4
Administering, Monitoring, and Assessing the Program

This chapter evaluates the Grants for Vertical Integration of Research and Education in the Mathematical Sciences (VIGRE) proposal process. Beginning with the program’s 1998 request for proposals (RFP), there were two noteworthy requirements: proposals should include a program evaluation component, and they should contain a data appendix:

Performance assessment. Each proposal should describe a performance evaluation plan that includes goals, objectives, indicators, and specific measurements for assessing the progress toward the achievement of the goals. This plan will form the basis of the required annual progress reports as well as an in depth review to be conducted by NSF during the third year. Examples of indicators that may be useful are shortening time-to-degree, broadening career opportunities, assessment of the postdoctoral fellows’ and graduate trainees’ performance, impact of the research experience on the career plans of undergraduates, placement of graduate students and postdoctoral fellows upon completion of the program, and the participation of women and members of underrepresented groups.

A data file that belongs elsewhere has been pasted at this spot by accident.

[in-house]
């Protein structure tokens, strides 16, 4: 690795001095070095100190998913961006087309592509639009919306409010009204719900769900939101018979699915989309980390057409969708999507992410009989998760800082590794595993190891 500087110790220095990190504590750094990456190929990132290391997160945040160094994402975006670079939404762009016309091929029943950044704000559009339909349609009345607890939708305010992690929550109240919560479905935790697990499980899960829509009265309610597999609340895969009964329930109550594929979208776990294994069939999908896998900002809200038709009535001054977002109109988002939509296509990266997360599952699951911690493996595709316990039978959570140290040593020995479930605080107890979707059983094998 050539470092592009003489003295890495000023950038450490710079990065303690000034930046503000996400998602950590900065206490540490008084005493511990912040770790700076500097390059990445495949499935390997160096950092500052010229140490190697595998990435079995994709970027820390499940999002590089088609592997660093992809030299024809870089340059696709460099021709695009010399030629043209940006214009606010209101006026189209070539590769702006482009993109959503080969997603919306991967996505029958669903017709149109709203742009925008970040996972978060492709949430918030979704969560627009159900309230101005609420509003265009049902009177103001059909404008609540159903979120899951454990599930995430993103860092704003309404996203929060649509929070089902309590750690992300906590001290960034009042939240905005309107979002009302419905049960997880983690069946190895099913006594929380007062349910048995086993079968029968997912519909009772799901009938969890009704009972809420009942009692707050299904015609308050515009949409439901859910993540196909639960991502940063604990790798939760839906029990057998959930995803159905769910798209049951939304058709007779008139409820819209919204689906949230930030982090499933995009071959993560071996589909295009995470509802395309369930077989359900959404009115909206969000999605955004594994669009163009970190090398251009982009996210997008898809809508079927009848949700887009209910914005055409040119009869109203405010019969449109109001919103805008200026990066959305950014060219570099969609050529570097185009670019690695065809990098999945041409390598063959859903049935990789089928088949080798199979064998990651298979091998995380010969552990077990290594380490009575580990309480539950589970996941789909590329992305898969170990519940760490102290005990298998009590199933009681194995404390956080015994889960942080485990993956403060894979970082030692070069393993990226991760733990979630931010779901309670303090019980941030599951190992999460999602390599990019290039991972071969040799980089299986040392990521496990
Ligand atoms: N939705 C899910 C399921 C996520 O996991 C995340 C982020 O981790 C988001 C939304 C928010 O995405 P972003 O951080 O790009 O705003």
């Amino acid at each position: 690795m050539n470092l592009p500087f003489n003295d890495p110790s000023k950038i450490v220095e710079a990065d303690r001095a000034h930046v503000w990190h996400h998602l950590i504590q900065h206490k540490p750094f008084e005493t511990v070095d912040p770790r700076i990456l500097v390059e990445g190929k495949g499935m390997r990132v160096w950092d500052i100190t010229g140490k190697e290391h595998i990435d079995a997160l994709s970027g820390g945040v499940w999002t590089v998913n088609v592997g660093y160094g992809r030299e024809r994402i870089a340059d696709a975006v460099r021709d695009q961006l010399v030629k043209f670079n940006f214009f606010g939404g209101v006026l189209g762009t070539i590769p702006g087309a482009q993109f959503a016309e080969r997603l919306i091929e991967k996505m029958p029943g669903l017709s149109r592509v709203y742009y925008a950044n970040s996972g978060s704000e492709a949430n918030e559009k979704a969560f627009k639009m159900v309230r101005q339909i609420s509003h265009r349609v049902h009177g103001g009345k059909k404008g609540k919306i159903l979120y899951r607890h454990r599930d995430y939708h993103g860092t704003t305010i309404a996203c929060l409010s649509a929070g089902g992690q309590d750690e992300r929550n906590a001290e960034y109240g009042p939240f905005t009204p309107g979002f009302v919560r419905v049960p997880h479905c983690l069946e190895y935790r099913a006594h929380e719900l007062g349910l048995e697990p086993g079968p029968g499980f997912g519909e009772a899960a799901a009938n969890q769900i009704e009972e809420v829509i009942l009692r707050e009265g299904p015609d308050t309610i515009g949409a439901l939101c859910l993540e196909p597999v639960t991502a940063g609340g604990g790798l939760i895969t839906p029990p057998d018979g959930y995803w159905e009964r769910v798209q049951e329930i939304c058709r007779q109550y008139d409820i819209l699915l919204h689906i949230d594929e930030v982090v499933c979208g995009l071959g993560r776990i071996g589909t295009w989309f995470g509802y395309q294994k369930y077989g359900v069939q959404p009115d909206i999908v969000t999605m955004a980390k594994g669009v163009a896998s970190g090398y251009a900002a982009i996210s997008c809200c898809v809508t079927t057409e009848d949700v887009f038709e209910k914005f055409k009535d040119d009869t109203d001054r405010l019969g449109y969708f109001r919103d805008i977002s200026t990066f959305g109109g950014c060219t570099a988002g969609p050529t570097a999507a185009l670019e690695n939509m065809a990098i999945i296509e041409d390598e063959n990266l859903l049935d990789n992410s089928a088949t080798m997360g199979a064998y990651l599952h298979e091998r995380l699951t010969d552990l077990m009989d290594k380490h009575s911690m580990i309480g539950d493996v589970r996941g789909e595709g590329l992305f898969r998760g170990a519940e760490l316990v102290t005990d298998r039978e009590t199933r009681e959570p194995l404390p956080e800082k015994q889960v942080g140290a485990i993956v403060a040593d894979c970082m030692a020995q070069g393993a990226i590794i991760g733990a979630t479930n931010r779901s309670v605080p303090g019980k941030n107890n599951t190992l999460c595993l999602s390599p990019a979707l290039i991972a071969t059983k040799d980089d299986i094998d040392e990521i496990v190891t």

Each proposal should include an appendix (Appendix 1) indicating (a) the number of baccalaureate degrees in the mathematical sciences in the past five years, (b) the number of full-time graduate students for each of the previous five years, (c) the PhD recipients during the past five years, their placements, and thesis advisors, (d) the names of postdoctoral fellows (e.g. holders of named instructorships) during the past five years and their mentors and placements, (e) the dollar amount of non-teaching support of graduate students supplied by the university for each of the previous five years, and (f) the anticipated size of the graduate program should this award be received. This information will provide baseline data to be used in subsequent performance assessments.1